‘Rent is Too Damn High’ party candidate faces eviction in NYC
Jimmy McMillan has spent years railing against rent that’s “too damn high” in New York City, but the perennial political candidate is now facing eviction from his rent-stabilized apartment, New York Daily News reported.
McMillan – a 68-year-old Vietnam War veteran – is being forced out of his apartment because his landlord says McMillan’s primary residence is actually in Brooklyn. As a result, McMillan has been served with an eviction notice ordering him out of his $872 per month, rent-stabilized East Village apartment.
— Complex Pop Culture (@ComplexPop) January 27, 2015
McMillan is seeking a stay of eviction, due to be carried out by a city marshal on February 5. He said the Brooklyn address is an office and that he lives in the Manhattan apartment with his son, Jimmy, who is in the US Army.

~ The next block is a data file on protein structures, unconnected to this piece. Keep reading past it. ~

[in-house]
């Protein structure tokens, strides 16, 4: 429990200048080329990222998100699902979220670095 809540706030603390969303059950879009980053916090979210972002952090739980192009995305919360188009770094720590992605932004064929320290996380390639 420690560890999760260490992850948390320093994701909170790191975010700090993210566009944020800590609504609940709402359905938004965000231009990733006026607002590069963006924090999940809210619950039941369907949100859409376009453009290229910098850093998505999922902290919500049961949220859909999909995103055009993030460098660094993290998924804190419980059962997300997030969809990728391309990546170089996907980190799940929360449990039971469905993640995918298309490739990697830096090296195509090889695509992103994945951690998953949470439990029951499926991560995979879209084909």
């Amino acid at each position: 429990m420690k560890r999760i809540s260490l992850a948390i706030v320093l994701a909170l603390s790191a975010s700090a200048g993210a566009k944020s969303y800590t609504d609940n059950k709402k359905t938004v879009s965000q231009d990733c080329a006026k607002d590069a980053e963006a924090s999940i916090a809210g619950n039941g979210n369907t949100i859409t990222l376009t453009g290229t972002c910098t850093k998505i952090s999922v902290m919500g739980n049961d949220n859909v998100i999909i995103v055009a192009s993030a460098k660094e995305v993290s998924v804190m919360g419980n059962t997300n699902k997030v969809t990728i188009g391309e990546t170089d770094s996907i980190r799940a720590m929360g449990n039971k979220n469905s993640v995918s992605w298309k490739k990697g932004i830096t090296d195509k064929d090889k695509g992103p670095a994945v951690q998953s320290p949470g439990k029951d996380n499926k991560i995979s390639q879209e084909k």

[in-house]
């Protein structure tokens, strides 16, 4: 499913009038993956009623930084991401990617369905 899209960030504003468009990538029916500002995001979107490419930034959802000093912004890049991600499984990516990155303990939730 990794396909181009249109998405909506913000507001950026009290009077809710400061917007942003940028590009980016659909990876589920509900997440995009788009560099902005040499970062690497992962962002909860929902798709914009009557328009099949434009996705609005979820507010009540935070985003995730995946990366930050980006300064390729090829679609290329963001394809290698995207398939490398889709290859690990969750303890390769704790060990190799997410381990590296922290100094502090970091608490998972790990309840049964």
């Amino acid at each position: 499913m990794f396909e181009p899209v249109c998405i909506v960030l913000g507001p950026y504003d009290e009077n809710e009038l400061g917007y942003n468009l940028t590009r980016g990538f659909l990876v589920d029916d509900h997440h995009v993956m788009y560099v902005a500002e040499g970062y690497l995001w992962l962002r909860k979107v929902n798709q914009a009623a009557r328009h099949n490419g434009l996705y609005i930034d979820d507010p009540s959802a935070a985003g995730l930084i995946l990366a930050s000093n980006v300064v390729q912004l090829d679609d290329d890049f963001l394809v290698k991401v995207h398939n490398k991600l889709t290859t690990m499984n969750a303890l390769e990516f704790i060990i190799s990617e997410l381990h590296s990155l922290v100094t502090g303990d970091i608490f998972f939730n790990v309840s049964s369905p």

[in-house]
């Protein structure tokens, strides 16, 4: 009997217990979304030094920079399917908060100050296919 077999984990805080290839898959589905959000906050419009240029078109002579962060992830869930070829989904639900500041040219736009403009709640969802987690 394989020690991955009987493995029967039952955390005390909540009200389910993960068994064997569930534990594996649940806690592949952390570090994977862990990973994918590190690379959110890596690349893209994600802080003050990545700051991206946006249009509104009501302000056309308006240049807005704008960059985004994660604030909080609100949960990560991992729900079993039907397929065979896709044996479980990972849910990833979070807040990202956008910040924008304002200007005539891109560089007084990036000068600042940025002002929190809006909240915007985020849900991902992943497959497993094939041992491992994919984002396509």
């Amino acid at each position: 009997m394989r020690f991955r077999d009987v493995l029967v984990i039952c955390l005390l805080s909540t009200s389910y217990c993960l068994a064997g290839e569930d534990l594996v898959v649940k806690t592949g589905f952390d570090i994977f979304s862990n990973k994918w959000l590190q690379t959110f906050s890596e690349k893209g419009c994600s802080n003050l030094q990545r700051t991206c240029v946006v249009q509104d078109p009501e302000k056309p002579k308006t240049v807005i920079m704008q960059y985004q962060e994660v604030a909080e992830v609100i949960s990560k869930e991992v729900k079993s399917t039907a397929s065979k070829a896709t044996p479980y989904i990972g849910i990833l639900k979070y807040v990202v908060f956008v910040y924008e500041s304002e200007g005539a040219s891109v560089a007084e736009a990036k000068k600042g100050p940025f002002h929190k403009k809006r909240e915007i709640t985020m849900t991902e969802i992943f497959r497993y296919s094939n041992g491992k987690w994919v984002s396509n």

“They don't have the authority to evict me,” McMillan told the Daily News.
McMillan is seeking damages and will be representing himself in court. His complaint states that his landlord, Lisco Holdings LLC, has been trying to get rid of low-paying tenants like him so it can rent the place out for more money.
A tactic used by landlords to do this involves not cashing the rent checks they receive, and then making the case in court that the tenant owes them money. In this case, the landlord allegedly changed the locks on McMillan’s apartment and defied a Housing Court order to deliver a new key, forcing McMillan to obtain one on his own.
Lifestyles of the Rent Stabilized: 'Rent Is Too Damn High' Leader Jimmy McMillan Faces Eviction: Jimmy McMilla... http://t.co/4Gczl7DlSp
— Tarah Young (@TheMissTarah) January 27, 2015
The outspoken McMillan has run as a candidate in multiple political races over 21 years, including for governor of New York in 2010. As founder of “The Rent Is Too Damn High Party,” he is against high rent and property taxes for homeowners. He believes that lowering rent and cutting taxes will ease financial stress and help eradicate hunger and poverty, as well as raise tax revenue.